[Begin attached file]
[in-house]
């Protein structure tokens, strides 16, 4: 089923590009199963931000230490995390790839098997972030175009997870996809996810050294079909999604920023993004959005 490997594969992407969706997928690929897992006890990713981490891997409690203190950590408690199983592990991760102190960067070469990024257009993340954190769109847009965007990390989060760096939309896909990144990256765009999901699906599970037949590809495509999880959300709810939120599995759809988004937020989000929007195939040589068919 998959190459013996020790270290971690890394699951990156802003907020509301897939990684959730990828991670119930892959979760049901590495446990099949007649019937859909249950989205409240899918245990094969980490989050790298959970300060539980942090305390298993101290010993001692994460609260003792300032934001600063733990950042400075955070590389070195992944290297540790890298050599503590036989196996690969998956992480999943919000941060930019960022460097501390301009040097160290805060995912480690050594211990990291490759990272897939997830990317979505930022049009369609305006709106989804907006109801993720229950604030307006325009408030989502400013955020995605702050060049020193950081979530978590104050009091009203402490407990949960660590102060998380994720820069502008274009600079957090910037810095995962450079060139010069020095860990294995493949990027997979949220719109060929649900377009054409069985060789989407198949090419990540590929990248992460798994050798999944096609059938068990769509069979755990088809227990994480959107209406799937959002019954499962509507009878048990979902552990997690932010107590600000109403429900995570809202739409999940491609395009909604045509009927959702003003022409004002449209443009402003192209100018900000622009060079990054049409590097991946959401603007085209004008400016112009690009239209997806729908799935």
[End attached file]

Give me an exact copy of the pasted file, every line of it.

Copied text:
[in-house]
């Protein structure tokens, strides 16, 4: 089923590009199963931000230490995390790839098997972030175009997870996809996810050294079909999604920023993004959005 490997594969992407969706997928690929897992006890990713981490891997409690203190950590408690199983592990991760102190960067070469990024257009993340954190769109847009965007990390989060760096939309896909990144990256765009999901699906599970037949590809495509999880959300709810939120599995759809988004937020989000929007195939040589068919 998959190459013996020790270290971690890394699951990156802003907020509301897939990684959730990828991670119930892959979760049901590495446990099949007649019937859909249950989205409240899918245990094969980490989050790298959970300060539980942090305390298993101290010993001692994460609260003792300032934001600063733990950042400075955070590389070195992944290297540790890298050599503590036989196996690969998956992480999943919000941060930019960022460097501390301009040097160290805060995912480690050594211990990291490759990272897939997830990317979505930022049009369609305006709106989804907006109801993720229950604030307006325009408030989502400013955020995605702050060049020193950081979530978590104050009091009203402490407990949960660590102060998380994720820069502008274009600079957090910037810095995962450079060139010069020095860990294995493949990027997979949220719109060929649900377009054409069985060789989407198949090419990540590929990248992460798994050798999944096609059938068990769509069979755990088809227990994480959107209406799937959002019954499962509507009878048990979902552990997690932010107590600000109403429900995570809202739409999940491609395009909604045509009927959702003003022409004002449209443009402003192209100018900000622009060079990054049409590097991946959401603007085209004008400016112009690009239209997806729908799935």